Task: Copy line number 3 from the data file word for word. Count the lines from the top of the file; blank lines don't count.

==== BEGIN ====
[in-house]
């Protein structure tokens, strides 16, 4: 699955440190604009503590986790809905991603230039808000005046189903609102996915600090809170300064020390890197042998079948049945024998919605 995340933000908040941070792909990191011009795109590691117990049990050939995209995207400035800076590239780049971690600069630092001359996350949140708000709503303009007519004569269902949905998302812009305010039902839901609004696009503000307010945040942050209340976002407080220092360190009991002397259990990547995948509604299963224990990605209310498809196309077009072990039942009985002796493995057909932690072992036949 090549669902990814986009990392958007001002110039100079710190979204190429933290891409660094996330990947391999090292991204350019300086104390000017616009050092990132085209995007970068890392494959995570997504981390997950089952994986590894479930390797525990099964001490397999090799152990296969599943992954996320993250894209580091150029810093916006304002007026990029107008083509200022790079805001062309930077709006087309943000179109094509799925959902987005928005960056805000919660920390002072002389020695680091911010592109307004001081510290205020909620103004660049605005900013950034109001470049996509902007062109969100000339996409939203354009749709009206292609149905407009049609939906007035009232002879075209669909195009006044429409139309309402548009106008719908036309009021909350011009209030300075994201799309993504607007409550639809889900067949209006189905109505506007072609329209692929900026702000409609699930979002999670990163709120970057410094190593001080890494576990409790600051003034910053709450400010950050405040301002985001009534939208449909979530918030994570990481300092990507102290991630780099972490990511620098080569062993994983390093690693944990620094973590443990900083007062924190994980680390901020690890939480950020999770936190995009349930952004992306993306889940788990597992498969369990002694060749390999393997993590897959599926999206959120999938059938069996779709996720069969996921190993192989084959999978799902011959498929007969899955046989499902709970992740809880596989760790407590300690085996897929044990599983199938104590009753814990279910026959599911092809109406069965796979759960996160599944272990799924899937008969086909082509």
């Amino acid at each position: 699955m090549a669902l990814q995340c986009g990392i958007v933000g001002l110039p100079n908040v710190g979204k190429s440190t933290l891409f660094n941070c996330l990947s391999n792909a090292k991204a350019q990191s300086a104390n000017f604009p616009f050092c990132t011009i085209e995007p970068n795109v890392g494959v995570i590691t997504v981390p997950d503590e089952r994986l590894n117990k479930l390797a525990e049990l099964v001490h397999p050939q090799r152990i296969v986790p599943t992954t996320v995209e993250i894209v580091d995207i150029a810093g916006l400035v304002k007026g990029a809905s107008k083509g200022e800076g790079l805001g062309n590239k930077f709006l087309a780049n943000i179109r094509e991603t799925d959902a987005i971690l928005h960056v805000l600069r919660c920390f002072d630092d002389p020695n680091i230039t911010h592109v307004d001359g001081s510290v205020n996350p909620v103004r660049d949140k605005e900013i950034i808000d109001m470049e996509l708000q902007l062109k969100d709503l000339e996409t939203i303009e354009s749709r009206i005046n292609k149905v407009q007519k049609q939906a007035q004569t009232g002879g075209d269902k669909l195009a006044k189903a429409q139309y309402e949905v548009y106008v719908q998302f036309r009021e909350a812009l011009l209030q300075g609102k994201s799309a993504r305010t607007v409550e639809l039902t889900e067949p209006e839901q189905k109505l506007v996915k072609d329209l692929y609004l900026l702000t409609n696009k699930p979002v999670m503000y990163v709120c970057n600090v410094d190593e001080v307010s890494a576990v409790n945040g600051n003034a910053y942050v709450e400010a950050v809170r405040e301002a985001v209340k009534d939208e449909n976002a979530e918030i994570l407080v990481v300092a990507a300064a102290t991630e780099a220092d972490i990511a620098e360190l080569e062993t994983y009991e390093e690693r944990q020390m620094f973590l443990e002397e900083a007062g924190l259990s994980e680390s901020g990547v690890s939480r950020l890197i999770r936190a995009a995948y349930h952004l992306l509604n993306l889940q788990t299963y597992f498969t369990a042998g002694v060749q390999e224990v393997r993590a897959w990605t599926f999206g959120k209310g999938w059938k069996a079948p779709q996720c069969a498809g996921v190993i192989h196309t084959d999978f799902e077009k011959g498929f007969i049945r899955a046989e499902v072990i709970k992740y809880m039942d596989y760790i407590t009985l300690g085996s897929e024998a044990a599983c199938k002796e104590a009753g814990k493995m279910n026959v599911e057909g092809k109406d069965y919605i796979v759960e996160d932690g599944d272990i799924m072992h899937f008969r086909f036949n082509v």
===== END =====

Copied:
């Amino acid at each position: 699955m090549a669902l990814q995340c986009g990392i958007v933000g001002l110039p100079n908040v710190g979204k190429s440190t933290l891409f660094n941070c996330l990947s391999n792909a090292k991204a350019q990191s300086a104390n000017f604009p616009f050092c990132t011009i085209e995007p970068n795109v890392g494959v995570i590691t997504v981390p997950d503590e089952r994986l590894n117990k479930l390797a525990e049990l099964v001490h397999p050939q090799r152990i296969v986790p599943t992954t996320v995209e993250i894209v580091d995207i150029a810093g916006l400035v304002k007026g990029a809905s107008k083509g200022e800076g790079l805001g062309n590239k930077f709006l087309a780049n943000i179109r094509e991603t799925d959902a987005i971690l928005h960056v805000l600069r919660c920390f002072d630092d002389p020695n680091i230039t911010h592109v307004d001359g001081s510290v205020n996350p909620v103004r660049d949140k605005e900013i950034i808000d109001m470049e996509l708000q902007l062109k969100d709503l000339e996409t939203i303009e354009s749709r009206i005046n292609k149905v407009q007519k049609q939906a007035q004569t009232g002879g075209d269902k669909l195009a006044k189903a429409q139309y309402e949905v548009y106008v719908q998302f036309r009021e909350a812009l011009l209030q300075g609102k994201s799309a993504r305010t607007v409550e639809l039902t889900e067949p209006e839901q189905k109505l506007v996915k072609d329209l692929y609004l900026l702000t409609n696009k699930p979002v999670m503000y990163v709120c970057n600090v410094d190593e001080v307010s890494a576990v409790n945040g600051n003034a910053y942050v709450e400010a950050v809170r405040e301002a985001v209340k009534d939208e449909n976002a979530e918030i994570l407080v990481v300092a990507a300064a102290t991630e780099a220092d972490i990511a620098e360190l080569e062993t994983y009991e390093e690693r944990q020390m620094f973590l443990e002397e900083a007062g924190l259990s994980e680390s901020g990547v690890s939480r950020l890197i999770r936190a995009a995948y349930h952004l992306l509604n993306l889940q788990t299963y597992f498969t369990a042998g002694v060749q390999e224990v393997r993590a897959w990605t599926f999206g959120k209310g999938w059938k069996a079948p779709q996720c069969a498809g996921v190993i192989h196309t084959d999978f799902e077009k011959g498929f007969i049945r899955a046989e499902v072990i709970k992740y809880m039942d596989y760790i407590t009985l300690g085996s897929e024998a044990a599983c199938k002796e104590a009753g814990k493995m279910n026959v599911e057909g092809k109406d069965y919605i796979v759960e996160d932690g599944d272990i799924m072992h899937f008969r086909f036949n082509v």